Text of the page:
So, what does pear cider taste like? In short, pear cider is a delightful and refreshing drink characterized by its sweetness, fruity pear flavors, floral notes, and varying levels of tannins and acidity. With a rich history and an exciting resurgence in popularity, pear cider is worth exploring for any cider enthusiast or anyone looking to try something new and delicious.

Here are 10 key facts about pear cider to keep in mind:

1. Pear cider is also known as perry.
2. Perry has a long history dating back to ancient Roman times.
3. The popularity of perry has experienced a resurgence in recent years.
4. Pear cider’s flavor profile can vary greatly depending on the pear variety and fermentation process.
5. Common flavor notes in pear cider include sweetness, fruity pear flavors, floral aromas, spiciness, and tannins.
6. Traditional perry pears are often sought after for their unique flavor profiles and suitability for cider production.
7. The process of making pear cider involves harvesting and pressing the pears, fermenting the juice, and maturing the cider before bottling.
8. Pear cider pairs well with a variety of foods, including cheese, pork, seafood, and desserts.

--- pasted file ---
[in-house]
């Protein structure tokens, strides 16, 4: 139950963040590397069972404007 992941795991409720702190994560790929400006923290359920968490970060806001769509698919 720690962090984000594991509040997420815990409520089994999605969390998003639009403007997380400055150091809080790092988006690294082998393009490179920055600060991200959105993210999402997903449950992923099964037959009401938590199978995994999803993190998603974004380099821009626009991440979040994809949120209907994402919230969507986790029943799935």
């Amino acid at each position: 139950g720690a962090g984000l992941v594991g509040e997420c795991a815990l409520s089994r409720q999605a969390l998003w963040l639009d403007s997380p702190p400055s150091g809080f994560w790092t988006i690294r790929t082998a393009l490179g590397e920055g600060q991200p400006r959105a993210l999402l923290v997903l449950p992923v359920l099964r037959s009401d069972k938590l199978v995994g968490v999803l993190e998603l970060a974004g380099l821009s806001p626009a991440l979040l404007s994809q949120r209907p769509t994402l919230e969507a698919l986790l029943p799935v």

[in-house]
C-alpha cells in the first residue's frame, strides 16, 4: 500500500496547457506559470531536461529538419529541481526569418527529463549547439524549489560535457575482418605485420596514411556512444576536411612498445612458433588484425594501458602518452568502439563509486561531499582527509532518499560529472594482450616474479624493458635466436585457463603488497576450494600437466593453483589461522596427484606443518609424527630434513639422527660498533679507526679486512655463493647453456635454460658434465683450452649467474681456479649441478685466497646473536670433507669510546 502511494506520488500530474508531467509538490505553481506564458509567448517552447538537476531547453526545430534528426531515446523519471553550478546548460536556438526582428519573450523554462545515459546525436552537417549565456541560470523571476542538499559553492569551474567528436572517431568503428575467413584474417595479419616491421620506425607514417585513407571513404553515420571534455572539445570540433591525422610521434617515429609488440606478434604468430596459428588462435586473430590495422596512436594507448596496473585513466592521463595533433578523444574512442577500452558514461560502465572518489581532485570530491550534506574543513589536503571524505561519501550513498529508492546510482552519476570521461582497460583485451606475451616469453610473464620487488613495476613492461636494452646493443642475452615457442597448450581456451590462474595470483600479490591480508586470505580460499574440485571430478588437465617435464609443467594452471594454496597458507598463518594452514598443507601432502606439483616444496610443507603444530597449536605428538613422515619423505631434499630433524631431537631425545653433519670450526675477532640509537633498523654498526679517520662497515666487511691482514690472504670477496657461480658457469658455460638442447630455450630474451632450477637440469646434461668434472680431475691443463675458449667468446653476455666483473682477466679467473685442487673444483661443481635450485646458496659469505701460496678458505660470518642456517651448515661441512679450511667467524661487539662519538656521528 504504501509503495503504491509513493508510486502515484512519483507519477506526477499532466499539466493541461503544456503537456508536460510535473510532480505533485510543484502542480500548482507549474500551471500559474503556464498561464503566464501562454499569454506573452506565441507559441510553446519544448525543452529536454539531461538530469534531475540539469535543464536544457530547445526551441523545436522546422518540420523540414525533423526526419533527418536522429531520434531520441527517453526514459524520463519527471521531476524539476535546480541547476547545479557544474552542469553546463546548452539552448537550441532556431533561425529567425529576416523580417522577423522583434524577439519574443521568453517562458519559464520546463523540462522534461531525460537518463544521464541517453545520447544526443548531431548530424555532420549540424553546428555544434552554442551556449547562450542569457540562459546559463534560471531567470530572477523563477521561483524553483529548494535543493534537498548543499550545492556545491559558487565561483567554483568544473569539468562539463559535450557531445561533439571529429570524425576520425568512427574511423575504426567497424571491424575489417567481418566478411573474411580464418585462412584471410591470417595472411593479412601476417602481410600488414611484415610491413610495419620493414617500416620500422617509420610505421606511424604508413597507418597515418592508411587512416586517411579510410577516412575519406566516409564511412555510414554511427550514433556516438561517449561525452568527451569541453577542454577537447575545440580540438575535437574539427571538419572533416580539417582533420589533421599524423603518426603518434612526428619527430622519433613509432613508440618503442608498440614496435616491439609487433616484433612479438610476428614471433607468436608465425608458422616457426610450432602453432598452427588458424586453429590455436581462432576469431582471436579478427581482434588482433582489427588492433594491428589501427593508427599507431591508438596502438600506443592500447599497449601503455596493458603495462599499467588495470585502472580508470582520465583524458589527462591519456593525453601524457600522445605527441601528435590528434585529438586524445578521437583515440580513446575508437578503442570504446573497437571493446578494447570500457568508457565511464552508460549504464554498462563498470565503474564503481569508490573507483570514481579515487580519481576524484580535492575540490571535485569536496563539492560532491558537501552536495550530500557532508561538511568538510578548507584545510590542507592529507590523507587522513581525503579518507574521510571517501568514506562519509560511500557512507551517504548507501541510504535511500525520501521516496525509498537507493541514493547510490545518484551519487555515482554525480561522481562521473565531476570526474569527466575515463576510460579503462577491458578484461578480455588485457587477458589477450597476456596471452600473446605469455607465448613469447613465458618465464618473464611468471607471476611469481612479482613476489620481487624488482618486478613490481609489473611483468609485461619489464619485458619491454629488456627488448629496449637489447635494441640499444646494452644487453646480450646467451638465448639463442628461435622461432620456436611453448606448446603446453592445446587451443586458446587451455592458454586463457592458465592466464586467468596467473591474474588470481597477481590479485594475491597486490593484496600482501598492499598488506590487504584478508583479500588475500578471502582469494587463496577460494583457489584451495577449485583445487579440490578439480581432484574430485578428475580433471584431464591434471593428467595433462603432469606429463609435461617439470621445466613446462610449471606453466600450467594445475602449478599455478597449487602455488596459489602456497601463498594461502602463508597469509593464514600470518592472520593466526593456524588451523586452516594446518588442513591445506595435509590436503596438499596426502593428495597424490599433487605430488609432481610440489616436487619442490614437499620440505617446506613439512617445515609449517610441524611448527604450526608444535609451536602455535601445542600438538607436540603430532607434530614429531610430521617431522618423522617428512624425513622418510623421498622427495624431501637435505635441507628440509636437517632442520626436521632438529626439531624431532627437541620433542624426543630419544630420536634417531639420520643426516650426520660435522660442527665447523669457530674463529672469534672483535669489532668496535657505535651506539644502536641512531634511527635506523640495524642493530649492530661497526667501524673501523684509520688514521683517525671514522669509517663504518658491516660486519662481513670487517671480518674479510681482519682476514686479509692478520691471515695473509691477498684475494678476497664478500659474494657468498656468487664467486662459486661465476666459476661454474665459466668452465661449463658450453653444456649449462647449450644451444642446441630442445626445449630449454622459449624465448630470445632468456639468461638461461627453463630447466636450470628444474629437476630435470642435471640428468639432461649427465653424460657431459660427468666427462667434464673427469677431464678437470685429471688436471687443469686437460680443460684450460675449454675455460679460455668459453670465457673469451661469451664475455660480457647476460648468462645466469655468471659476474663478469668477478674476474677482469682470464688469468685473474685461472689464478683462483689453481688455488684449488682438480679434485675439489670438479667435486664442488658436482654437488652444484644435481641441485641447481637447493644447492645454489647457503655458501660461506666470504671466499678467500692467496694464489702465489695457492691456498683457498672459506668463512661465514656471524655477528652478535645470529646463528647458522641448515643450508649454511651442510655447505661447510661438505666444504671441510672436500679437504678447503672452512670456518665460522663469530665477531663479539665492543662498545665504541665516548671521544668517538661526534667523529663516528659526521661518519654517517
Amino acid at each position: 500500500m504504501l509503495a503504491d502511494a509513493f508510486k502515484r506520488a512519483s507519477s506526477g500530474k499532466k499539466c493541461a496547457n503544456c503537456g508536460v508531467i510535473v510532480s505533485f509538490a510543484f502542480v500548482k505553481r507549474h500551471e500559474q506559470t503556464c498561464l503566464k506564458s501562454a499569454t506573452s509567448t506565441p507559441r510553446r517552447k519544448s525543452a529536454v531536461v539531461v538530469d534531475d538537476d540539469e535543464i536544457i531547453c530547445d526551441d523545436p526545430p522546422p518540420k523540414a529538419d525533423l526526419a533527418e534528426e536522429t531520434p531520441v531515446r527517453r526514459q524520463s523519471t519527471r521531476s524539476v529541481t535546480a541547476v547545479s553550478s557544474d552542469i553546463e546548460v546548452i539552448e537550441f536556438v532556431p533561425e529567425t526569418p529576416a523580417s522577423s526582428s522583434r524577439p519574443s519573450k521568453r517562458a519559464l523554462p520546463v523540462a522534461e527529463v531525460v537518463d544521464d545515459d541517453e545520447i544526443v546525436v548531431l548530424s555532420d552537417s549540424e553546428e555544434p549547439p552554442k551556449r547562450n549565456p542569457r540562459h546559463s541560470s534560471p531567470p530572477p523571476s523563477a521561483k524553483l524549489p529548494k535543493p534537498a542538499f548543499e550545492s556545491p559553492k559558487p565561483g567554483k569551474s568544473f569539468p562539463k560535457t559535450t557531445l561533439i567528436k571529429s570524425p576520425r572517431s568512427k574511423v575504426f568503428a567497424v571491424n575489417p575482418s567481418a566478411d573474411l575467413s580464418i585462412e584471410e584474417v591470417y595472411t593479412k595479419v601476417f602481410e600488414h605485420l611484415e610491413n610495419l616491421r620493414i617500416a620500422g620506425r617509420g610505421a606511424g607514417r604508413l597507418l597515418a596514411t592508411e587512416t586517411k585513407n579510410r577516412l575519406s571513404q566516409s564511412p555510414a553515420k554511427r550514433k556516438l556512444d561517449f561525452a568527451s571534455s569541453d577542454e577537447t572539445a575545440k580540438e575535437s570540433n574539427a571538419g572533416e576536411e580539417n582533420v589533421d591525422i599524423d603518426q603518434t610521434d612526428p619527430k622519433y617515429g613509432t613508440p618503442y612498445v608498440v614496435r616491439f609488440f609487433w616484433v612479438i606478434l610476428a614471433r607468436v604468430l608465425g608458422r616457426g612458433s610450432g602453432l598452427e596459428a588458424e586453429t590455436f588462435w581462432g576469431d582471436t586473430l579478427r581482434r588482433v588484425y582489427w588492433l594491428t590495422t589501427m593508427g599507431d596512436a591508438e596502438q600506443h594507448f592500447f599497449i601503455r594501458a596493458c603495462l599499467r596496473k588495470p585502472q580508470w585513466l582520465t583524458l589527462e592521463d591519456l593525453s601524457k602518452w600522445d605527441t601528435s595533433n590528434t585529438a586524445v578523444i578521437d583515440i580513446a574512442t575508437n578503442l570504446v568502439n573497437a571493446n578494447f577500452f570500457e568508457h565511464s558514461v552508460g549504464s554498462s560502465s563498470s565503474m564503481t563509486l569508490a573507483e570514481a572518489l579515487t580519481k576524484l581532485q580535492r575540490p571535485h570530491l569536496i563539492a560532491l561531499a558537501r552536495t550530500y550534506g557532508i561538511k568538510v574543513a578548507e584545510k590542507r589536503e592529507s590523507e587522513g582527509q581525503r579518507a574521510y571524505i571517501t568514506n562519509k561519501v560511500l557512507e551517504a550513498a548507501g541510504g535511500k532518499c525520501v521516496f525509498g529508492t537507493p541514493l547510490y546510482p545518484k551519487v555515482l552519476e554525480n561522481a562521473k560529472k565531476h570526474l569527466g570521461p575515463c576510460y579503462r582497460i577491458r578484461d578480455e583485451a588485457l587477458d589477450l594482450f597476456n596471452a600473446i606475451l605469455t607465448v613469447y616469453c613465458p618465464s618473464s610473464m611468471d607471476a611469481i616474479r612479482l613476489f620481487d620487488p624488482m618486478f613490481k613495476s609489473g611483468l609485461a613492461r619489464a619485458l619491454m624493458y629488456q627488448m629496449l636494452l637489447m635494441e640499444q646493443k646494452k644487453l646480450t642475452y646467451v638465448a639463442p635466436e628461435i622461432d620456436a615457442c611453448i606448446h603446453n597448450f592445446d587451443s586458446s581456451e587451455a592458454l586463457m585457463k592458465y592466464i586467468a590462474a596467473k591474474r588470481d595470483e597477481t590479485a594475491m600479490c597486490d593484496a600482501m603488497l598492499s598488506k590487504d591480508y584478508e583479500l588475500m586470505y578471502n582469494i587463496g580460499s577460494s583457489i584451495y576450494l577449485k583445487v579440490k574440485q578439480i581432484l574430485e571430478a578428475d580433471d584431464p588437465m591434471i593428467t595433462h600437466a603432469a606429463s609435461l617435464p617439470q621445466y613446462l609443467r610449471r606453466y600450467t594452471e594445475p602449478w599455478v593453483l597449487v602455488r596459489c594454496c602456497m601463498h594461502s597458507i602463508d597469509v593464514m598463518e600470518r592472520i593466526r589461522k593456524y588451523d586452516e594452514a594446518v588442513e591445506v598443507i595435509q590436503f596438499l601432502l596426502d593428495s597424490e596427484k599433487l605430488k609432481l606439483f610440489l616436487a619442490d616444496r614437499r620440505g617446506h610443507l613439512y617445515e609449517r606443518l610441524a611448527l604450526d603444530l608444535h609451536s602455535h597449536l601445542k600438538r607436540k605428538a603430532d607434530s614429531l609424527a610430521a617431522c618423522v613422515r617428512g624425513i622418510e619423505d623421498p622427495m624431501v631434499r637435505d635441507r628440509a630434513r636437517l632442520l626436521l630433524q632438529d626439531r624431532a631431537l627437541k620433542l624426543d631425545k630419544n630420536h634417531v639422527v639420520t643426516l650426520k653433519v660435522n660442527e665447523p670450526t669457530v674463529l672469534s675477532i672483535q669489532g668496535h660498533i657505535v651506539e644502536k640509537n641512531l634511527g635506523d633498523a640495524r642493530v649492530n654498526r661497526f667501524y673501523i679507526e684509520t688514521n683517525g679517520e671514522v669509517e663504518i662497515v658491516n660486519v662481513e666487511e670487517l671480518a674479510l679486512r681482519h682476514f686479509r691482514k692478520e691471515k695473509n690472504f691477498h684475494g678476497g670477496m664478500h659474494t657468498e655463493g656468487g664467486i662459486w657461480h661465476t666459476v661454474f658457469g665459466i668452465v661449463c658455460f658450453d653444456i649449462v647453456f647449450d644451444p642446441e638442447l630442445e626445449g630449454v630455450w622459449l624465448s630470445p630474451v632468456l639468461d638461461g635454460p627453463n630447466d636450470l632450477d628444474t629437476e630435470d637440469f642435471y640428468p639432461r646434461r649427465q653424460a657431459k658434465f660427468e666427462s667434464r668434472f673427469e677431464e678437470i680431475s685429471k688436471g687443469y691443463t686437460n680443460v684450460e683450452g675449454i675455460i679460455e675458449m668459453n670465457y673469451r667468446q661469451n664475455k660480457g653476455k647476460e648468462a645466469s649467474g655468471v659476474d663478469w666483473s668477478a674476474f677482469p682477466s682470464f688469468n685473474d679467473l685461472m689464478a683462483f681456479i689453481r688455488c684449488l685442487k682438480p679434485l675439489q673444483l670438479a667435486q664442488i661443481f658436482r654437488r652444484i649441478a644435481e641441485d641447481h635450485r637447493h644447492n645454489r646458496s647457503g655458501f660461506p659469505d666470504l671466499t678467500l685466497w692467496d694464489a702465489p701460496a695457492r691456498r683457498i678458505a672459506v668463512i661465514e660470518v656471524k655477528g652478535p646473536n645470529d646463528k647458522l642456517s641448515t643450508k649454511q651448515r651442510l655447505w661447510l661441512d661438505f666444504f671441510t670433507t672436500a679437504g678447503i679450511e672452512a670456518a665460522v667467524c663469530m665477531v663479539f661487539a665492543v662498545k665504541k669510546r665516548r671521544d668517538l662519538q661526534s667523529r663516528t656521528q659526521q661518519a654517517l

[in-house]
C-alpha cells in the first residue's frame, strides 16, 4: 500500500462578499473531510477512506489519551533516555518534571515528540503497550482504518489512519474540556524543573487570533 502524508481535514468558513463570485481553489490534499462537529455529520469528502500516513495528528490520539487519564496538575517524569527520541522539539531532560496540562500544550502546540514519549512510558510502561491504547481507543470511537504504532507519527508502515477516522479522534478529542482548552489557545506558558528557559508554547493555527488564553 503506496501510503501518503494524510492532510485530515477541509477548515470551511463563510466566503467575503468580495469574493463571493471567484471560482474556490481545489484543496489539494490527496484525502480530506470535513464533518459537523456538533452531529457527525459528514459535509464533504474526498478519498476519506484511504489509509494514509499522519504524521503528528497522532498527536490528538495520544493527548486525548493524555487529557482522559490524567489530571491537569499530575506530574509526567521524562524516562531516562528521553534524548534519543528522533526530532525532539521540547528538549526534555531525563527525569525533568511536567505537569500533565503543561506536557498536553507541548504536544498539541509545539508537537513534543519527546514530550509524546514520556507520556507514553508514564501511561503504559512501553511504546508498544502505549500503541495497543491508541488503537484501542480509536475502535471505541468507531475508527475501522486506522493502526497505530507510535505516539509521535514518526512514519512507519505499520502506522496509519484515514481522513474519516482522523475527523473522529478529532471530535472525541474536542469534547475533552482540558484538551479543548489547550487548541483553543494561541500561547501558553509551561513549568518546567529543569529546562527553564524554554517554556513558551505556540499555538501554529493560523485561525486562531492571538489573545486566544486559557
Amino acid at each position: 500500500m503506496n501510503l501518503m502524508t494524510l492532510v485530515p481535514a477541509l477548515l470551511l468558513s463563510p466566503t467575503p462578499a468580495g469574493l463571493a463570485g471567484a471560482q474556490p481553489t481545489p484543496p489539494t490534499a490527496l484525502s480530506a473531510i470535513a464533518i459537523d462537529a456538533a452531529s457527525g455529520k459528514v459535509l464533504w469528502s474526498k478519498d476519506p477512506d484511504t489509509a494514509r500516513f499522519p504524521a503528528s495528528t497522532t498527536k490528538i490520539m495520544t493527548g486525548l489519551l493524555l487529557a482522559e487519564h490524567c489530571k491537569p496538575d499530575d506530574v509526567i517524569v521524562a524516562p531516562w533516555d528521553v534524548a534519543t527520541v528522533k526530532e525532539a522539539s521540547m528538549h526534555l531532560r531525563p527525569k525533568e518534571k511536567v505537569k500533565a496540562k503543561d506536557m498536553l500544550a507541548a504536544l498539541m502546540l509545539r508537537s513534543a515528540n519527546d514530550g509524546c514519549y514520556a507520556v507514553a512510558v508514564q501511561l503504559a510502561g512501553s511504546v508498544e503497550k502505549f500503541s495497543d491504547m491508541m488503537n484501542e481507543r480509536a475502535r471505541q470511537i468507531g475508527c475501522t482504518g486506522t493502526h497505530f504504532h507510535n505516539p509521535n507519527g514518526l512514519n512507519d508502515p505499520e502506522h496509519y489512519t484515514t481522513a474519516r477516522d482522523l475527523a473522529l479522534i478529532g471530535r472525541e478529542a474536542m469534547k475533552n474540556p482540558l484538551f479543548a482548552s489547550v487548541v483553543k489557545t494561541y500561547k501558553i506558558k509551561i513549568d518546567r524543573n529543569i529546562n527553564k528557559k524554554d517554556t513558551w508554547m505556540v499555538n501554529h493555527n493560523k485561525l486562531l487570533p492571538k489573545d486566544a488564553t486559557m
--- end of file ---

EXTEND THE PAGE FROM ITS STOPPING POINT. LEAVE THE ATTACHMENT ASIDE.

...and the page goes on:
9. Exploring the world of pear cider can be a fun and rewarding journey, with many local craft cider producers now experimenting with this delicious drink.
10. In conclusion, pear cider is a refreshing and unique alternative to traditional apple cider that is well worth a try for any cider enthusiast or anyone looking for a new and delicious beverage experience.


What is the difference between apple cider and pear cider?

Apple cider is made from apples while pear cider is made from pears. The taste and aroma of the two ciders are also different due to the different fruits used in their production.

Is pear cider sweet?

Pear cider can range from sweet to dry, depending on the type and amount of pears used and the fermentation process.

How much alcohol is in pear cider?

The alcohol content of pear cider can vary, but typically ranges from 4-8% ABV (alcohol by volume).

What’s the difference between apple cider and pear cider?

Apple cider is made from apples, while pear cider is made from pears. The two beverages have different flavor profiles due to the different fruit used.

Is pear cider real cider?

Yes, pear cider is a real cider. Cider is an alcoholic beverage made from fermented fruit juice, typically apples, but can also be made from pears or other fruits. Therefore, pear cider, also known as perry, is a type of cider made from fermented pear juice.

How strong is pear cider?

The strength of pear cider can vary, but it typically has an alcohol content of around 4-6% ABV.